‘Throughout the year there’s also a host of activities. We tie up frequently with other international societies’. However, he admits its only been recently that they have been put in contact with a non-Asian society ‘Recently, the Canadian society finally got their act together and invited us to their bar crawl!’. This is in response to a university scheme for ‘strength in diversity’ which involves supporting and promoting inclusion at Bristol. Previously, the university had only facilitated joint socials between the Asian societies (Thai, Malaysian and Chinese are the biggest).

He notes that first-year accommodation can be incredibly social and conducive to making friends: ‘The JCR planned events and it was generally a very lively atmosphere. I can’t imagine living in other university accommodations where it’s corridors upon corridors of people.’

Kalil says ‘I’m happy to have a balanced group of friends – both international and local – but I do have to acknowledge though that not every international student has been as blessed as I am in terms of opportunities to mingle and settle in.’

‘Maybe they are more reserved and don’t want to engage with us’

But for those who might not be so successfully socially, university might become an isolated and lonely place. And for those facing discrimination as well, it might become an unpleasant experience.

One student explained to Epigram that ‘I don’t think that we, as ‘white students’ are hostile – personally I think that the problem is with our perception of these students – that maybe they are more reserved and don’t want to engage with us’. This seems to be a common sentiment among home students, but not necessarily a reality.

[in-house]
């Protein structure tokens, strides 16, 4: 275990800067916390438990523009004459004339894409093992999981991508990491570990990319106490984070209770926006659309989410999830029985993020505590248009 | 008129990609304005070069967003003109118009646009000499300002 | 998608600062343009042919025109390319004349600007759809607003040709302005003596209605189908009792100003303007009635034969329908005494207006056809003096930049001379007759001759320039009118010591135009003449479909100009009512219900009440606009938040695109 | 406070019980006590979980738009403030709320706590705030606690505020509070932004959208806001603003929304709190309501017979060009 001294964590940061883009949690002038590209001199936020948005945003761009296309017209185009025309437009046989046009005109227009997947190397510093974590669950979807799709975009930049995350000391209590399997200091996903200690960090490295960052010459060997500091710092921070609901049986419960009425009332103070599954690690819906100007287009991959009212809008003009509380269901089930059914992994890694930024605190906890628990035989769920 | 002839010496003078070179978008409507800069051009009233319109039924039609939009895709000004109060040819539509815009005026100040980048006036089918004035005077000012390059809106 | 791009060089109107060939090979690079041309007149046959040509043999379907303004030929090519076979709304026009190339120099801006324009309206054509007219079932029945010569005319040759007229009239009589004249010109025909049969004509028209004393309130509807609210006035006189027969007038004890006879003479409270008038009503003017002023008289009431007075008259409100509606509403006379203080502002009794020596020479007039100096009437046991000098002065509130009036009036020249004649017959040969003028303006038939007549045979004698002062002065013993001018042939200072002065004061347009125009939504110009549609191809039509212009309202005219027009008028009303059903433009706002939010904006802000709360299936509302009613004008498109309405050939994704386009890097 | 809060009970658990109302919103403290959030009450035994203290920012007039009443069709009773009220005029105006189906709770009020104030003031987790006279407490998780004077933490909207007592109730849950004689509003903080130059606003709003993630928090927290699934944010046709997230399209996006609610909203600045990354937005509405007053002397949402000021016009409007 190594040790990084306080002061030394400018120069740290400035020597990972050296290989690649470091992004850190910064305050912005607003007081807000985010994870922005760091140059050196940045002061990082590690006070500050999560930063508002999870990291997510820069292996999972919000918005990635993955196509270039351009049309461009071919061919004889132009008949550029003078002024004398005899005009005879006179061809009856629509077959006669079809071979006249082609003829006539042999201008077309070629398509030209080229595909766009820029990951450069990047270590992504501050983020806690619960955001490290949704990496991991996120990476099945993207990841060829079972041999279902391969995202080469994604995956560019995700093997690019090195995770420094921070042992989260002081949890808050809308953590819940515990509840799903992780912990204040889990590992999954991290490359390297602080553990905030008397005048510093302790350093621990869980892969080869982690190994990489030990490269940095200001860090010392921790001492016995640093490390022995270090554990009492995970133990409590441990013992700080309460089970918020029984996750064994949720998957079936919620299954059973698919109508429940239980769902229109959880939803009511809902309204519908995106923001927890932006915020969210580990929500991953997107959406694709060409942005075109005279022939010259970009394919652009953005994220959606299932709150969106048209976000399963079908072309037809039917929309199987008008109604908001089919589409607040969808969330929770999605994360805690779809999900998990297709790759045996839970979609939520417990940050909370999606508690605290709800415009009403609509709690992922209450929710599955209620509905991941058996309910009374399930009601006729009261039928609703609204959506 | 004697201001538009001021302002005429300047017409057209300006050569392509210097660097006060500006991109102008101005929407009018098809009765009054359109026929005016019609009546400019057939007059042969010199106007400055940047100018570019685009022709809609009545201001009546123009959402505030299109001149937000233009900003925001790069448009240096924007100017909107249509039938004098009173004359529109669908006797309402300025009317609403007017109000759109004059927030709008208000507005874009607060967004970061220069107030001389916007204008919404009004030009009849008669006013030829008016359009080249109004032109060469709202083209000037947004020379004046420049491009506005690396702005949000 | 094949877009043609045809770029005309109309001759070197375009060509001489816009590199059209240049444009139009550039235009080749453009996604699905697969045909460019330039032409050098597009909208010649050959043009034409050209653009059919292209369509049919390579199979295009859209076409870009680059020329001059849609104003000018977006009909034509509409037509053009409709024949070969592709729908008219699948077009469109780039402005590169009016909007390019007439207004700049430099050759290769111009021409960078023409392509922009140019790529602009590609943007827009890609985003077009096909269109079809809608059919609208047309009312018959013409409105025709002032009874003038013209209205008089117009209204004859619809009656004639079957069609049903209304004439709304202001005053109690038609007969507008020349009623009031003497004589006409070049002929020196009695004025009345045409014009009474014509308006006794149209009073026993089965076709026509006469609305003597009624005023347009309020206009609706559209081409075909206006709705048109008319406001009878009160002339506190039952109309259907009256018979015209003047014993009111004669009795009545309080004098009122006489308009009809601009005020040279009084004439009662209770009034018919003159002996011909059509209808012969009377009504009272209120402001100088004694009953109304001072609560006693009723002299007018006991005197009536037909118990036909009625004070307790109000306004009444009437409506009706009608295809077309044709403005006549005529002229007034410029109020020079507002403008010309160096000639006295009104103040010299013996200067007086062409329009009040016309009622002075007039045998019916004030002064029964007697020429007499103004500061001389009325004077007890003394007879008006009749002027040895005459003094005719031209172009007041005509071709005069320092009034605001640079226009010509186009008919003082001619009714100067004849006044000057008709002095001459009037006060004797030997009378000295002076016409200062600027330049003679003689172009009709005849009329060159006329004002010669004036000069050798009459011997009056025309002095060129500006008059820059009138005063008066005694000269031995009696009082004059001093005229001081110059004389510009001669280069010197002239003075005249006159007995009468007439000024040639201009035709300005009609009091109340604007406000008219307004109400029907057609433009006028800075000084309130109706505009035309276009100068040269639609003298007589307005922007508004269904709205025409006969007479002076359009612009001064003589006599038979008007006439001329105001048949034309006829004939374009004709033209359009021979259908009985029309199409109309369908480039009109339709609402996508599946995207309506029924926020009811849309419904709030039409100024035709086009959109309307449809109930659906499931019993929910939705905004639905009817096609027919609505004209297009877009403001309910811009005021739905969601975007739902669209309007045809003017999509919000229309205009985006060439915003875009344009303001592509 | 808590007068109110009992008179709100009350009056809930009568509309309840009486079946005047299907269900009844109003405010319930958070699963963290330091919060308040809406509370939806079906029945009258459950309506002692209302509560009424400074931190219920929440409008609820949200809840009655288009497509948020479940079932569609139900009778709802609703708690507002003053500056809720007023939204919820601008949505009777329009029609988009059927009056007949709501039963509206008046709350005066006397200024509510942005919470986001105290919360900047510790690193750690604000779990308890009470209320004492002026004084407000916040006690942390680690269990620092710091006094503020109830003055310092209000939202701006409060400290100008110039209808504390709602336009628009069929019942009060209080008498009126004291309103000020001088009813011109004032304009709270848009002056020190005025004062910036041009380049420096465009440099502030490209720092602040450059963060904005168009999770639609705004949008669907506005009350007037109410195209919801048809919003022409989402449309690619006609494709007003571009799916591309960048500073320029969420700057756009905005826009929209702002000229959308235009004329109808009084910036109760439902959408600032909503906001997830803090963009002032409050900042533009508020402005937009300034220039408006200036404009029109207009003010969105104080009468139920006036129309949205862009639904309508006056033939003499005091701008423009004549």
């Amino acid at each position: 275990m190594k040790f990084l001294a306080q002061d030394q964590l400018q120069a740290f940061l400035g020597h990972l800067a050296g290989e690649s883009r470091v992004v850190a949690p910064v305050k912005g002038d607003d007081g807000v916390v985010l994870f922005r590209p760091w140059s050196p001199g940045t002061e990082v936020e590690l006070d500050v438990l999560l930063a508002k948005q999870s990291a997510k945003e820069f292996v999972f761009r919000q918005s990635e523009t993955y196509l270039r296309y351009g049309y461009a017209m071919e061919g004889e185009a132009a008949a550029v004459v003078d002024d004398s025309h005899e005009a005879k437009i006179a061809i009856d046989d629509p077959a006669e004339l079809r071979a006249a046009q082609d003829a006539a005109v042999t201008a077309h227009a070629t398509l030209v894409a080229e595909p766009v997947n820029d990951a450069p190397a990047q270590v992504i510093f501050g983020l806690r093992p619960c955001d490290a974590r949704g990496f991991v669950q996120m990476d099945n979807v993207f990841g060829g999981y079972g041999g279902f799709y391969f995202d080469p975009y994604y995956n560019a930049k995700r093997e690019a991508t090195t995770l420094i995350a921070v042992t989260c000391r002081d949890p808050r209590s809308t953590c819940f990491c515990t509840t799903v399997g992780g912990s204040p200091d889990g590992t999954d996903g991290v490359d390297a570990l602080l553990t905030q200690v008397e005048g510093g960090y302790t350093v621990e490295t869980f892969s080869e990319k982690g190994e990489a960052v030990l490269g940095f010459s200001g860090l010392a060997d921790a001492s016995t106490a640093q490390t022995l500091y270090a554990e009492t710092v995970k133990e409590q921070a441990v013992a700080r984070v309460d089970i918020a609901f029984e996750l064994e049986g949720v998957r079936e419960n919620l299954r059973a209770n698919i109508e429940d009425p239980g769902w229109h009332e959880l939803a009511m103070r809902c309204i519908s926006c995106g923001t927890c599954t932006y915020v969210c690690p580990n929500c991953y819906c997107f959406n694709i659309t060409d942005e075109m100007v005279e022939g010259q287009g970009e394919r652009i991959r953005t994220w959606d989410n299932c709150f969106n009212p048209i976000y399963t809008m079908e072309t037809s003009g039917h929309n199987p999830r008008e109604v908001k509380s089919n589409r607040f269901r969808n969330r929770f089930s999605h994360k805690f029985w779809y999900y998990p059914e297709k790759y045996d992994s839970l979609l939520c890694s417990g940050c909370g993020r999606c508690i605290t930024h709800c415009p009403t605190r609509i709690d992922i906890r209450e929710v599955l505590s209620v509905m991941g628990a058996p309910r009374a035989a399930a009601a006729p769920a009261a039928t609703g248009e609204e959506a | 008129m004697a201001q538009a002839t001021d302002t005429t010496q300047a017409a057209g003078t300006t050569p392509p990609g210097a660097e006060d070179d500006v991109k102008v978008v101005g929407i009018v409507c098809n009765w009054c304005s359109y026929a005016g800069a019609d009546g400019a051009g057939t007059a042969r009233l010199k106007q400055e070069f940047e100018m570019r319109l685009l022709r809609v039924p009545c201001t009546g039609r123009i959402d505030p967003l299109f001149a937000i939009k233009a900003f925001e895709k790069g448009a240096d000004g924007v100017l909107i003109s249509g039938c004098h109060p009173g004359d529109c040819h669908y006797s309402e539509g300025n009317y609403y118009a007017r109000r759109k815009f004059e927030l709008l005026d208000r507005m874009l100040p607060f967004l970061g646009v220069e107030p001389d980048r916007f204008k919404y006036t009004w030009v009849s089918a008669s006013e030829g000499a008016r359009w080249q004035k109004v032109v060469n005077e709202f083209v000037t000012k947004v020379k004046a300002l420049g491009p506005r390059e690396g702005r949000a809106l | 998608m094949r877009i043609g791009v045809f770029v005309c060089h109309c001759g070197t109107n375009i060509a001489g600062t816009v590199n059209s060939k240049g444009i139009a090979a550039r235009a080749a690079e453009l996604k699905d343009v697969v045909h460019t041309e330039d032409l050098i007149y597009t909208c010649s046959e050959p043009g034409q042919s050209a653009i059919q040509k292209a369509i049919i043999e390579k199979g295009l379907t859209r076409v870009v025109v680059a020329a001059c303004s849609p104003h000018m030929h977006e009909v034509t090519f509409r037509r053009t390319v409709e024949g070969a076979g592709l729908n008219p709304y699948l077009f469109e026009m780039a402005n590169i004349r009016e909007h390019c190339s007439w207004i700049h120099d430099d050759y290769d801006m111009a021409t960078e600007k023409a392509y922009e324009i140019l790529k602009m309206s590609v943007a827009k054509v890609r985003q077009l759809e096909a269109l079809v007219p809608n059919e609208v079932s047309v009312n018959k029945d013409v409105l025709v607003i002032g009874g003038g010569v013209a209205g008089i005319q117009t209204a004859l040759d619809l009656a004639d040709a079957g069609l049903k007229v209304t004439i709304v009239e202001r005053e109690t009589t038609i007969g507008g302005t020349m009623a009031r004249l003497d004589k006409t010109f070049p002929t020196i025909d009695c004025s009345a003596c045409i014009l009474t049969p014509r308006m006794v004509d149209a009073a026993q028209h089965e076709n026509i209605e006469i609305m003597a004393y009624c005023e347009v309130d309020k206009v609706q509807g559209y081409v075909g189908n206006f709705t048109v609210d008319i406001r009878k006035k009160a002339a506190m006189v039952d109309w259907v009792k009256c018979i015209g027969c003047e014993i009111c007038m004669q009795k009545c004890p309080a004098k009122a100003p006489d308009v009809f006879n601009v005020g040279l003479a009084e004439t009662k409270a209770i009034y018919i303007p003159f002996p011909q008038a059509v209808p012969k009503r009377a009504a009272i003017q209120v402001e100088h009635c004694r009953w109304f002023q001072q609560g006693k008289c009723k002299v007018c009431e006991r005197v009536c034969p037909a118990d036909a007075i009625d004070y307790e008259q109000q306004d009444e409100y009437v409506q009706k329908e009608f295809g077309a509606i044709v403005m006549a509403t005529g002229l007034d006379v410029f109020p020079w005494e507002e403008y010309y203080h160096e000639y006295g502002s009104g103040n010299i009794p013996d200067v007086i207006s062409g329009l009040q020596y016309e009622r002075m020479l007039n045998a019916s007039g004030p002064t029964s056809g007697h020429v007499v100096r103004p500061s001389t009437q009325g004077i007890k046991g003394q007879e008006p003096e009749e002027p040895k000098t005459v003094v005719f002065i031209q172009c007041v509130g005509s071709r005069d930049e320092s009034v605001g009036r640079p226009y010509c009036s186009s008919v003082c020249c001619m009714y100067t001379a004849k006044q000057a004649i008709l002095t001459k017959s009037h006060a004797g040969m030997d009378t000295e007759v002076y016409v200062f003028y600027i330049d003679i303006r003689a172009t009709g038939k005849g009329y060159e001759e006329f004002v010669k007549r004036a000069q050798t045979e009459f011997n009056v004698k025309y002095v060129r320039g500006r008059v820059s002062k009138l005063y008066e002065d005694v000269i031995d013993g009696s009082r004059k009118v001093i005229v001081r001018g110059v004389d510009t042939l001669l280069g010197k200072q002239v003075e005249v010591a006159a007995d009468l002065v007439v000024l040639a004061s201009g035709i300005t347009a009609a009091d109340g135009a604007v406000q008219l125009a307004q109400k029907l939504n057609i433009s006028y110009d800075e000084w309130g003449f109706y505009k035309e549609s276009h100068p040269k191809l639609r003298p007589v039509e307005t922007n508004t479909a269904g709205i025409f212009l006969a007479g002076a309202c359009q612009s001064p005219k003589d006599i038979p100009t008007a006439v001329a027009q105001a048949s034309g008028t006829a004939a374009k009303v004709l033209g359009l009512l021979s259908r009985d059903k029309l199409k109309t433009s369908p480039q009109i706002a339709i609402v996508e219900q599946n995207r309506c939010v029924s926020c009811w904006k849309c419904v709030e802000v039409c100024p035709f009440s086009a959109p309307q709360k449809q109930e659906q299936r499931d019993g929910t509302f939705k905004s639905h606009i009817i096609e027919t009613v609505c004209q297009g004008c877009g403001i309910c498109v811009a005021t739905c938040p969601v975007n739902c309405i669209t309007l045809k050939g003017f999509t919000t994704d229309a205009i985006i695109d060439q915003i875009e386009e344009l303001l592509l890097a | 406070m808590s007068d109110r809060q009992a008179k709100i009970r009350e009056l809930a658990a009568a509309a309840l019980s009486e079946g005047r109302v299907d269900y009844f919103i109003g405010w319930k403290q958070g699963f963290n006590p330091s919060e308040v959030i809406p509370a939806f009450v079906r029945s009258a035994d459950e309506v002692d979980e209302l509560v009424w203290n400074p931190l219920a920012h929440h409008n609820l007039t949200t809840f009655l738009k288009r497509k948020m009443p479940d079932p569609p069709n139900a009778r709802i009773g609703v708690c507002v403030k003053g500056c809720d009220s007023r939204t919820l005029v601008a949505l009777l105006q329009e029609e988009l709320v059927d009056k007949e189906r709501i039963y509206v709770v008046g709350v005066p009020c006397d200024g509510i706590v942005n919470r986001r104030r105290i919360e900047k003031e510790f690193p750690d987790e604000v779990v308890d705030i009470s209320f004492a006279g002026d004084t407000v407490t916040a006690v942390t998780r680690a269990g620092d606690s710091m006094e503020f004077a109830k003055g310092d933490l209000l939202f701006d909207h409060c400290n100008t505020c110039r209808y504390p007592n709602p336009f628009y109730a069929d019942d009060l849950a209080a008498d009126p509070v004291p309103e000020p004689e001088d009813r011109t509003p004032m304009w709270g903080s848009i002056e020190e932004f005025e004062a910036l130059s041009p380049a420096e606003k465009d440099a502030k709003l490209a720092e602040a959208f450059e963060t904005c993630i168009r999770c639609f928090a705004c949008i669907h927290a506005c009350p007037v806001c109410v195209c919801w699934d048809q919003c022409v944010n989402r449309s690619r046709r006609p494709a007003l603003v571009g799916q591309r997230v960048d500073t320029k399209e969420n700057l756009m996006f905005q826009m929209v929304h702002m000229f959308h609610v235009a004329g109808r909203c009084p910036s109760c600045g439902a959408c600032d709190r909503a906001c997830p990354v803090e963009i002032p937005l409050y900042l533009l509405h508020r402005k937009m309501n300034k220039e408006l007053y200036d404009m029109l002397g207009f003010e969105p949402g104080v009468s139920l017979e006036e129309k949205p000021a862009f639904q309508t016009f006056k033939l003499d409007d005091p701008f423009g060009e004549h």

It is not surprising that these students find comfort socialising with other people from their home country and engaging with the native culture – most of us would do the same if we were placed in a foreign country and an unfamiliar academic institution. Alexander says he was pleased to discover the Chinese Society in his second year at Bristol: ‘I was attracted to the Chinese society – they are the biggest Chinese society in Bristol, even in Southwest England.’ The society has branched out to form sub-groups such as the Lion dance troupe [traditional Chinese form of dance], Mahjong group [a Chinese board game], and a table tennis group. Perhaps some other students at Bristol do not see this thriving social life because it exists separately to their own.

‘Thai students have been greeted by locals with ‘ni hao’ (the Chinese term for hello) which they find ‘very disappointing’ and offensive.’

Guy Intararoong, the head of the Thai Society at Bristol, said ‘the students here are friendly… I personally have never experienced any prejudice in Bristol’. However, he notes that there have been several instances where Thai students have been greeted by locals with ‘ni hao’ (the Chinese term for hello) which they find ‘very disappointing’ and offensive. Assuming that all Asians are Chinese is problematic – but comes from a place of ignorance – white students need to be more sensitive to the fact that Asian students are not just from China.

There is evidently a disparity between experiences of different Asian minority groups. Although the university works hard to accommodate such cultural diversity, there is still work to do amongst the students ensuring that negative perceptions or stereotypes do not affect the way we engage with our fellow students.